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HomeUK & EuropeUK'Ramadan Runner' Nazim Ali honored by the University of Bradford

‘Ramadan Runner’ Nazim Ali honored by the University of Bradford

Dedicated philanthropist Nazim Ali doesn’t like “a lot of fuss.”

UK
But having raised around £750,000 for various charities over the last decade, funded the building of more than 250 homes in places like Pakistan and Uganda, and spent all his spare time giving gifts to poor children and feeding the hungry, he deserves a little attention. 

Wednesday, July 19th, Nazim stepped onto the stage at the University of Bradford, an institution that has had a huge impact on his life, to accept an Outstanding Contribution Award, in recognition of his significant dedication to charity, fundraising and humanitarian work in Bradford and internationally. 

Speaking ahead of yesterday’s ceremony, Nazim, 42, said: “I am surprised and humbled by this honor from my home city. I live round the corner from the university, I did my undergraduate degree here, the first in my family to go to university. It means an enormous amount to me.”

The list of Nazim’s achievements is simply astonishing. 

This year, he completed his 10th annual Ramadan 10K Run, raising nearly £60,000 to build 36 new homes for families in Uganda. Finishing in 59 minutes, the Lincoln race was one of his best performances in years, completed while fasting for Ramadan. 

Finishing 10k Ramadan Run in Lincoln

Nazim will soon be heading to Uganda to see how those new homes are coming along, a trip paid for with his own money, using annual leave from his day job as a careers adviser for Bradford schools. It will be just the latest in over a dozen self-funded humanitarian trips around the world over the last 10 years. 

As founder and co-ordinator of the Creating Smiles Gifts Initiatives, Nazim regularly arranges for thousands of pounds worth of gifts to be donated for poorly children at Bradford Royal Infirmary and Airedale Hospital, through sponsors, Saveco Cash & Carry.  And every Thursday evening without fail, he dishes out warm meals to the homeless at the Bradford Curry Circle Food Project. 

How he fits it all in is mind-boggling.

“I’m still single, that’s how!” he jokes. 

Growing up in poverty and suffering from TB as a five-year-old, has propelled him into devoting his life to helping others. 

Nazim, who lives at home in Manningham, Bradford, with his mum, younger brother and older sister, said: “I don’t remember much about being sick, just having all these tubes coming out of me and the nurses giving me teddies.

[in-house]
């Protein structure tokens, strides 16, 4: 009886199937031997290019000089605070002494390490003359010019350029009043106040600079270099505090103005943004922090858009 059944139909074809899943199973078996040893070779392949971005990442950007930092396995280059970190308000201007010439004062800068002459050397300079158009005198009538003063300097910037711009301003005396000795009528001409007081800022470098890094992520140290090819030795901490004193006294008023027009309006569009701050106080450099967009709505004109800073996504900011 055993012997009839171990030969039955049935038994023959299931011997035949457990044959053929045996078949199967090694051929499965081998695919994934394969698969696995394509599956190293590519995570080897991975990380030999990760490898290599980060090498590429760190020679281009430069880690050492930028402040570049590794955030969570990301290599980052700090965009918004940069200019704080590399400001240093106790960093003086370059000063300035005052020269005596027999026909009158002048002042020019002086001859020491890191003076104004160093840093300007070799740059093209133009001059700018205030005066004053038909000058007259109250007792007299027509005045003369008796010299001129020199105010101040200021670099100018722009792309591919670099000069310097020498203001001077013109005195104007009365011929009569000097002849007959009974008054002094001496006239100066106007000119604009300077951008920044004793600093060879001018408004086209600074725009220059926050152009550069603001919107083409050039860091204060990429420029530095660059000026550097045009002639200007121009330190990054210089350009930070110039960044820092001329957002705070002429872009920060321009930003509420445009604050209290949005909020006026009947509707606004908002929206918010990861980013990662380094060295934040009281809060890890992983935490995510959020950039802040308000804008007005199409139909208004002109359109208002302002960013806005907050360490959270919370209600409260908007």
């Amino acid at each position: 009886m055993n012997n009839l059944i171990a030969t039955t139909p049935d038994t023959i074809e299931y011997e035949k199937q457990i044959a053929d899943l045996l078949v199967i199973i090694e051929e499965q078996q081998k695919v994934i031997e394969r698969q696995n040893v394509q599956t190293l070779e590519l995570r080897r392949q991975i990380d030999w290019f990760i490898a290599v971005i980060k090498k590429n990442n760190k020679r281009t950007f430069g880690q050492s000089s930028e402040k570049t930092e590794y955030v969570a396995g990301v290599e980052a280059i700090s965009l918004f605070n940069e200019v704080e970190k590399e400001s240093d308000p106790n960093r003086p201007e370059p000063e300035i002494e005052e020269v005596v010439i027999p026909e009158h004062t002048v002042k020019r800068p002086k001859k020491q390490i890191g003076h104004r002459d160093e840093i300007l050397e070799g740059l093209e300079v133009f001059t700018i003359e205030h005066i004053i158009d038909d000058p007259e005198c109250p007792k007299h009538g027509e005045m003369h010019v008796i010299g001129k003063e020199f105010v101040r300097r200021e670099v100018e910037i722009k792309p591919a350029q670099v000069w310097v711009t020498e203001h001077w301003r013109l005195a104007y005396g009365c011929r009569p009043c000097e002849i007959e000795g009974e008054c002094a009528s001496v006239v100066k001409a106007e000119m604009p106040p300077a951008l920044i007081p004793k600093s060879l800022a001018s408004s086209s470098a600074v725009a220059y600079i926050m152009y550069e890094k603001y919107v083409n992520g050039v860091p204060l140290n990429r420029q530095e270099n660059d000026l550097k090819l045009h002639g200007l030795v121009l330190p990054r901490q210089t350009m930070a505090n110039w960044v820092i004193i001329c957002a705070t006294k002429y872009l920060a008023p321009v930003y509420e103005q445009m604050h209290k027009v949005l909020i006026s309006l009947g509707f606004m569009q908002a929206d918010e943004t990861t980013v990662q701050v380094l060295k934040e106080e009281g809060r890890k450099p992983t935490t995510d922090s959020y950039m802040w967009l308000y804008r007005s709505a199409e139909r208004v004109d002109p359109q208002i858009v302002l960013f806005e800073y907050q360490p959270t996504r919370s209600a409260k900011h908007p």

Delivering gifts to Airedale hospital

“It could have been so different for me but God gave me full recovery to be able to run 10k Ramadan runs and marathons. We did have hard times at home and that’s why I do the Curry Circle.

“Helping others has helped me become a better person.”

Nazim lives a “simple life” so he can use his money for others, something he did while studying for his BSc (Hons) in History and Politics at the University of Bradford. 

He said: “We never had much money. As a student, I used to work 15 hours a week plus overtime at Jackson’s, the former supermarket opposite campus. I’d get about £350 to £400 a month and I’d give two thirds of it to my mum. The rest would pay for my lunches. 

“We couldn’t afford a computer but I have fond memories of working in the library in the evenings and early mornings on the weekends. 

“I never imagined I would go to university and travel around the world, but I will never forget my roots. If I hadn’t gone through what I had in life, I wouldn’t have the mentality and approach I have.”

‘That flame inside me’

It was during his final year at Bradford, in 2002, that he completed his first London marathon, something he had aspired to do since childhood.

Nazim said: “Every April, as a kid, without fail, I would get up to watch the London Marathon. I was mesmerised by all those amazing runners, some of them in wheelchairs, and just think, ‘Wow.’ I’d always been inspired to do it.”

He trained in just two months for that first foray, raising £560 for the charity Whizz-Kidz, which provides mobility equipment to children with disabilities. Crossing the finishing line, Nazim knew he would never look back. 

He said: “I have that flame inside me that wants to make a difference, but I always say, ‘You’re only as good as your last performance.’ I have to keep it up. I always want to do more and to try and improve myself.”

Best feeling

For Nazim, who also has a Master’s in Management from the University of York, it’s seeing the impact of his good work that means the most. 

In March, he visited Pakistan, where families whose homes were destroyed by the devastating floods have moved into 35 new homes, built with money Nazim has raised. 

He said: “They showed me their former homes, which had been totally destroyed. Some of them had been living in tents. When you see it with your own eyes, you know why you went through the struggle to raise the money.

“Kids were showering me with petals, elders were praying for me because they were so grateful. I was humbled. Nothing comes close to making another human happy, that is the best feeling.

“That’s what keeps me doing what I do. It just shows what one individual can do.”

Nazim has received a number of awards, including the prestigious British Citizen Award, presented at the Palace of Westminster. In 2022, he was invited to a Buckingham Palace garden party in recognition of his two decades of community and charity work (pictured above). 

He has previously been a Lay Member on the North and West Yorkshire Advisory Committee and in 2001, aged 21, he was the youngest Chair of Girlington Community Centre. Nazim has also served on several other community and regeneration boards. 

-Press Release

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